I have found so much information on Samuel Barlow that it would fill a book – indeed it has done. Here’s a little summary.
Samuel Barlow, who also traded as S E Barlow, was based at Glascote Basin (also known as Glascote Docks). He was chiefly a coal carrier for the Glascote coal mines. The Basin was later used by the boat-builder Steve Hudson, and is now operated by Norton Canes. According to James Francis Fox (Waterways World 2019), Samuel Barlow’s business was founded in 1870, and grew to over 100 boats, of which around 25 survive today. My own road, Barlow Avenue, by Glascote Locks, is named after Samuel Barlow.
Alan Faulkner, author of a book about the Barlows, wrote an article in a 2006 edition of Narrowboat:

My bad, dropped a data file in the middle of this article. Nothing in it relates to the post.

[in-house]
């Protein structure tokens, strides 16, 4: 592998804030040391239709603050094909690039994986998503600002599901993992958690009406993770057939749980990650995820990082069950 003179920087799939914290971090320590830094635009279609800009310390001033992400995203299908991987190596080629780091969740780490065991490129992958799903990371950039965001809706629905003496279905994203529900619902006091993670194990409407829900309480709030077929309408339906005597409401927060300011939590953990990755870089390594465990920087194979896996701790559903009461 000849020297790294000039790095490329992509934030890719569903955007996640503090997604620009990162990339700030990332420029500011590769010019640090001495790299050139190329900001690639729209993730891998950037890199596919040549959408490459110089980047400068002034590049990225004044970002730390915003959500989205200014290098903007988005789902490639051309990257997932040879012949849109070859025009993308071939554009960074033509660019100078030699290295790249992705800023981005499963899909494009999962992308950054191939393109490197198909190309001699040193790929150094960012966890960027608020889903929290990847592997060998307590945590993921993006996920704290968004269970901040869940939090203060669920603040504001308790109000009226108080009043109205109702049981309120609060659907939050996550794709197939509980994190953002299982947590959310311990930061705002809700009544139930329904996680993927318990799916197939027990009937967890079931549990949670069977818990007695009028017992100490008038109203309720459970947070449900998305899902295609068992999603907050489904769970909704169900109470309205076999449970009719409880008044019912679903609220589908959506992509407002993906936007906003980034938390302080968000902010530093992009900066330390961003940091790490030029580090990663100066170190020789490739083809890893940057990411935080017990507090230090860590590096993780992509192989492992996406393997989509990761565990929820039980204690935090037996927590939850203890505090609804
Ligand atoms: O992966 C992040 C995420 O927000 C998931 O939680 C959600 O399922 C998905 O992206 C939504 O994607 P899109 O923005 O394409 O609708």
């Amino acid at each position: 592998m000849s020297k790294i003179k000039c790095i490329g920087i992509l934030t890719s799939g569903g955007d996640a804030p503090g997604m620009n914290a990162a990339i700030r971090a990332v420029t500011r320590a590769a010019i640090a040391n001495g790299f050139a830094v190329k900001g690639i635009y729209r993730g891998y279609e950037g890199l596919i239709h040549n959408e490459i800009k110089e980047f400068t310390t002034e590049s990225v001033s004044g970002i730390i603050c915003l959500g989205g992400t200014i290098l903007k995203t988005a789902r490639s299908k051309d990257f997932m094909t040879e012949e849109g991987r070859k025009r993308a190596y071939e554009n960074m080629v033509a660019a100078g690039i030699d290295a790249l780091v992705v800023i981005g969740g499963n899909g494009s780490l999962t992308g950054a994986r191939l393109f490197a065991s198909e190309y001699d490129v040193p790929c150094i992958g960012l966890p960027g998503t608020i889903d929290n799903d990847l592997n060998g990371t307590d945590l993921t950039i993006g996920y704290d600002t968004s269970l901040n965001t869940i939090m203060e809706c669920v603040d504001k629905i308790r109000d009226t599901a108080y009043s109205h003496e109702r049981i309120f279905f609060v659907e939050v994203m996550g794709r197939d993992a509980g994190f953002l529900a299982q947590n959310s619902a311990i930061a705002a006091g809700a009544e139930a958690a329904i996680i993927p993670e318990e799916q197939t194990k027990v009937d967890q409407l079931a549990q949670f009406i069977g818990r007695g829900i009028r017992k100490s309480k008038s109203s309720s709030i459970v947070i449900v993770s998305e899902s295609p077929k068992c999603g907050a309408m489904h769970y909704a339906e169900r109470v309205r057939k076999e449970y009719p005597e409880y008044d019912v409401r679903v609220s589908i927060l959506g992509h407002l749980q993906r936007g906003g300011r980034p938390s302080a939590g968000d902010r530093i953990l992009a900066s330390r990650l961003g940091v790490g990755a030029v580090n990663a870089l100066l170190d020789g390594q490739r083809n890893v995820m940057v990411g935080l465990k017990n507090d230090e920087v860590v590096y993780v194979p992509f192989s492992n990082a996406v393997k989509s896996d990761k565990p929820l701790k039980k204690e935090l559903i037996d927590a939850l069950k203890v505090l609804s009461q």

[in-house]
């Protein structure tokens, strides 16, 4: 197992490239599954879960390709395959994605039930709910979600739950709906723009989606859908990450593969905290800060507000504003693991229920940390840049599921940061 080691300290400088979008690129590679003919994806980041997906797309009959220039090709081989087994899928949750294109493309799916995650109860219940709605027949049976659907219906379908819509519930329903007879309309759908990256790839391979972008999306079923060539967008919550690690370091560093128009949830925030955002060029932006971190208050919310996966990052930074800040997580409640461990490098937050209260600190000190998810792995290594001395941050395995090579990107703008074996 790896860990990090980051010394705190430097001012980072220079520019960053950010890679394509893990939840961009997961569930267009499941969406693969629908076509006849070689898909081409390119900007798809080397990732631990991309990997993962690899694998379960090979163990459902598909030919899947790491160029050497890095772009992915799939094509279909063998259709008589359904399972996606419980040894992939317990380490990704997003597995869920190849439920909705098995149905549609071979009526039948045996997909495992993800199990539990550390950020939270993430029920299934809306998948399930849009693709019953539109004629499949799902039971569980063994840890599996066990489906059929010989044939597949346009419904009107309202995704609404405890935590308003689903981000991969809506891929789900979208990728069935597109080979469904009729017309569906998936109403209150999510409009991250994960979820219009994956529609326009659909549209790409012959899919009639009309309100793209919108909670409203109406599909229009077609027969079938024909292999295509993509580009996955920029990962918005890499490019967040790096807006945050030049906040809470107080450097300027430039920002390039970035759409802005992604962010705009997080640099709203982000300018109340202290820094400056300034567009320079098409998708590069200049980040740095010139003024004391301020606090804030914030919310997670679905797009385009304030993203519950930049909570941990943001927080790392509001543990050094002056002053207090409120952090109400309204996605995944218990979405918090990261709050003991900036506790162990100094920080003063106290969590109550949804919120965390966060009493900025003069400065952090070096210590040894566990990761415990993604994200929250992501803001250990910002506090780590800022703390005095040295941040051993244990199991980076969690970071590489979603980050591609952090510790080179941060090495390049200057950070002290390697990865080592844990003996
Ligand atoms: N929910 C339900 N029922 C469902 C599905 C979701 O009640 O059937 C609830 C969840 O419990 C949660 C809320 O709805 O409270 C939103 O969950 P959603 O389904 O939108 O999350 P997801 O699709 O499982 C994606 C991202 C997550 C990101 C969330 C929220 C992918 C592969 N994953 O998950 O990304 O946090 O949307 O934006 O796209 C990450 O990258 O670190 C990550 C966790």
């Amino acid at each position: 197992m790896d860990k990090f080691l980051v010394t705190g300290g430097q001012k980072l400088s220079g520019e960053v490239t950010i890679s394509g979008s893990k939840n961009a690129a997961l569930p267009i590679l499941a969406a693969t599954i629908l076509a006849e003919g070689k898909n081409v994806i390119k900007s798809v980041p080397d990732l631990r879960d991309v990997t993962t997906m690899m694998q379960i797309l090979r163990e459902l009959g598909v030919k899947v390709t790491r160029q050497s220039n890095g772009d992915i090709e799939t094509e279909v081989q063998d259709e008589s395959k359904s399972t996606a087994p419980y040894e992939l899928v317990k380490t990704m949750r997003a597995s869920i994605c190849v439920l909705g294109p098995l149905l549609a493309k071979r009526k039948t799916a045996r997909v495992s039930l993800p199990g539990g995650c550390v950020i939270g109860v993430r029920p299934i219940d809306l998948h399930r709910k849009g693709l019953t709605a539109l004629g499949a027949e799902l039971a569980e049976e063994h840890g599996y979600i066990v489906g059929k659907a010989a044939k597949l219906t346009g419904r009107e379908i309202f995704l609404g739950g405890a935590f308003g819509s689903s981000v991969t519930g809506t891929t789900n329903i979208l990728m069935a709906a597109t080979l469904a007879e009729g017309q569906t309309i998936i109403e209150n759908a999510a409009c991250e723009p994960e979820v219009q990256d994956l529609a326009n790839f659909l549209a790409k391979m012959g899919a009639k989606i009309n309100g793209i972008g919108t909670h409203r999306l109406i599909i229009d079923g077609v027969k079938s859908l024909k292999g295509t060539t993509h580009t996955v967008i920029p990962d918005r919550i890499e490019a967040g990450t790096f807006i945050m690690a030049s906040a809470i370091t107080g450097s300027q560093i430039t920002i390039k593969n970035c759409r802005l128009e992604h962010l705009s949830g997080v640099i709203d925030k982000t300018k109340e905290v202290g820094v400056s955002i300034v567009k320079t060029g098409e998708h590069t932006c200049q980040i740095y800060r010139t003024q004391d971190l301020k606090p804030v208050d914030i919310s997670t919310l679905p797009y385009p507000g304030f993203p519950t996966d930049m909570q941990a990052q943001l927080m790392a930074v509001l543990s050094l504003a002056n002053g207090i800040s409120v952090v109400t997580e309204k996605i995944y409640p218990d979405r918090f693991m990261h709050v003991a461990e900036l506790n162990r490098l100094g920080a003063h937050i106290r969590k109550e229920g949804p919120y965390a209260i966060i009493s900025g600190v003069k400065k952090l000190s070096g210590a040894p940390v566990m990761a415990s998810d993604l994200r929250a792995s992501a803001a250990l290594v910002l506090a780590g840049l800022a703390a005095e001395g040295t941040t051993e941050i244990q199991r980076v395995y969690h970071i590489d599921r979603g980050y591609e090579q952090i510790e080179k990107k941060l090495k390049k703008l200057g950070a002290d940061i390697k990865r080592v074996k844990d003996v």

“The Samuel Barlow Coal Co Ltd, which was one of the last companies to trade regularly on the Grand Union and Oxford canals, was incorporated in 1916, but was based on a business founded in the late 1860s. Samuel Barlow was born on 28th August 1847 at Exhall beside the Coventry Canal, the eldest son of John and Mary Barlow. His father was a boatman, and Samuel took up the same profession. In 1867 he married Mary Ann Compton and they moved to Bulkington Lane, Bedworth, where Barlow acquired his first pair of narrowboats and concentrated on delivering cargoes of coal. When the compulsory registration of canal boats was introduced in 1879, four boats – Ellen, Mary Ann, Live & Learn and Friendship – were recorded for him at Coventry. Barlow was an enterprising man and in September 1879 he moved to Glascote, which adjoins Tamworth, in an area where the coal mining industry was developing strongly, as he saw opportunities to expand his business. It proved to be a wise move; …”